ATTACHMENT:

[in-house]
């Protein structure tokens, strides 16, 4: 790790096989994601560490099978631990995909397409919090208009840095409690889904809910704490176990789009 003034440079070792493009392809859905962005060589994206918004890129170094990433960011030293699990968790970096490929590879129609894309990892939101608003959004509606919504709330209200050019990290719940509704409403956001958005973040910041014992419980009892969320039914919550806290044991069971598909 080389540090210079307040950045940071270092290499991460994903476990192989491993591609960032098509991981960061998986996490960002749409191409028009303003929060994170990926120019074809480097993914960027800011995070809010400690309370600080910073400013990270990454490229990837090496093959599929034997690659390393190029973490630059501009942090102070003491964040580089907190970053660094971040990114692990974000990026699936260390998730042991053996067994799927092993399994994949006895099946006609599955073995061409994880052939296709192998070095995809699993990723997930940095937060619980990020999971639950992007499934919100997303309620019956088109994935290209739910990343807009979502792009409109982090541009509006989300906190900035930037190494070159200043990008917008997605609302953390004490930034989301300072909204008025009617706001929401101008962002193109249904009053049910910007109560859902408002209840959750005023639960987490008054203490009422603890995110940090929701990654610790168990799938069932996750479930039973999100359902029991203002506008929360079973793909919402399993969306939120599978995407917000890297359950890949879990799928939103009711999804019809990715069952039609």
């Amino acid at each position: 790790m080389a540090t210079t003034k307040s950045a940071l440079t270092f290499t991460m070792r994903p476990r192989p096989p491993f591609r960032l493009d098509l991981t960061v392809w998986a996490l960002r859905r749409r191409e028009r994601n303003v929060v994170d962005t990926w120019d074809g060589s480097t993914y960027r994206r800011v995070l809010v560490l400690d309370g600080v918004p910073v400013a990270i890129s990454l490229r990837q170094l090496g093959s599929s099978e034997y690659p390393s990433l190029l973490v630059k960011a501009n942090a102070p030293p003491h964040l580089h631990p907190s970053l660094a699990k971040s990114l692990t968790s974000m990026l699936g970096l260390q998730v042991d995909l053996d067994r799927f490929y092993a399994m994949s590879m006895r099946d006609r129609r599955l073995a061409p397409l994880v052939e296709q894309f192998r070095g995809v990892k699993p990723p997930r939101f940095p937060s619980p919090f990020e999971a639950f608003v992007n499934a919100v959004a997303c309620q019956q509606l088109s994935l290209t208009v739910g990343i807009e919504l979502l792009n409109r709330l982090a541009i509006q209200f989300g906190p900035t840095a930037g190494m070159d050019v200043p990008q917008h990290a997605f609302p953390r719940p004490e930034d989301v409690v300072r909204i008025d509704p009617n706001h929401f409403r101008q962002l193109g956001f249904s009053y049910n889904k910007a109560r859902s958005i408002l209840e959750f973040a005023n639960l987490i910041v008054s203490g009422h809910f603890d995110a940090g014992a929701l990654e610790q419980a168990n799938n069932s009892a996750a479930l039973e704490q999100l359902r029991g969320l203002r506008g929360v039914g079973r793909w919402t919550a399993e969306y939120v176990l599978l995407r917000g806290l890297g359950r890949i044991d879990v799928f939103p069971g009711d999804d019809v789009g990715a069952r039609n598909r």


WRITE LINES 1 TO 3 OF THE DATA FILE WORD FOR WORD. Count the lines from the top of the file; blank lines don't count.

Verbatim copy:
[in-house]
């Protein structure tokens, strides 16, 4: 790790096989994601560490099978631990995909397409919090208009840095409690889904809910704490176990789009 003034440079070792493009392809859905962005060589994206918004890129170094990433960011030293699990968790970096490929590879129609894309990892939101608003959004509606919504709330209200050019990290719940509704409403956001958005973040910041014992419980009892969320039914919550806290044991069971598909 080389540090210079307040950045940071270092290499991460994903476990192989491993591609960032098509991981960061998986996490960002749409191409028009303003929060994170990926120019074809480097993914960027800011995070809010400690309370600080910073400013990270990454490229990837090496093959599929034997690659390393190029973490630059501009942090102070003491964040580089907190970053660094971040990114692990974000990026699936260390998730042991053996067994799927092993399994994949006895099946006609599955073995061409994880052939296709192998070095995809699993990723997930940095937060619980990020999971639950992007499934919100997303309620019956088109994935290209739910990343807009979502792009409109982090541009509006989300906190900035930037190494070159200043990008917008997605609302953390004490930034989301300072909204008025009617706001929401101008962002193109249904009053049910910007109560859902408002209840959750005023639960987490008054203490009422603890995110940090929701990654610790168990799938069932996750479930039973999100359902029991203002506008929360079973793909919402399993969306939120599978995407917000890297359950890949879990799928939103009711999804019809990715069952039609």
């Amino acid at each position: 790790m080389a540090t210079t003034k307040s950045a940071l440079t270092f290499t991460m070792r994903p476990r192989p096989p491993f591609r960032l493009d098509l991981t960061v392809w998986a996490l960002r859905r749409r191409e028009r994601n303003v929060v994170d962005t990926w120019d074809g060589s480097t993914y960027r994206r800011v995070l809010v560490l400690d309370g600080v918004p910073v400013a990270i890129s990454l490229r990837q170094l090496g093959s599929s099978e034997y690659p390393s990433l190029l973490v630059k960011a501009n942090a102070p030293p003491h964040l580089h631990p907190s970053l660094a699990k971040s990114l692990t968790s974000m990026l699936g970096l260390q998730v042991d995909l053996d067994r799927f490929y092993a399994m994949s590879m006895r099946d006609r129609r599955l073995a061409p397409l994880v052939e296709q894309f192998r070095g995809v990892k699993p990723p997930r939101f940095p937060s619980p919090f990020e999971a639950f608003v992007n499934a919100v959004a997303c309620q019956q509606l088109s994935l290209t208009v739910g990343i807009e919504l979502l792009n409109r709330l982090a541009i509006q209200f989300g906190p900035t840095a930037g190494m070159d050019v200043p990008q917008h990290a997605f609302p953390r719940p004490e930034d989301v409690v300072r909204i008025d509704p009617n706001h929401f409403r101008q962002l193109g956001f249904s009053y049910n889904k910007a109560r859902s958005i408002l209840e959750f973040a005023n639960l987490i910041v008054s203490g009422h809910f603890d995110a940090g014992a929701l990654e610790q419980a168990n799938n069932s009892a996750a479930l039973e704490q999100l359902r029991g969320l203002r506008g929360v039914g079973r793909w919402t919550a399993e969306y939120v176990l599978l995407r917000g806290l890297g359950r890949i044991d879990v799928f939103p069971g009711d999804d019809v789009g990715a069952r039609n598909r």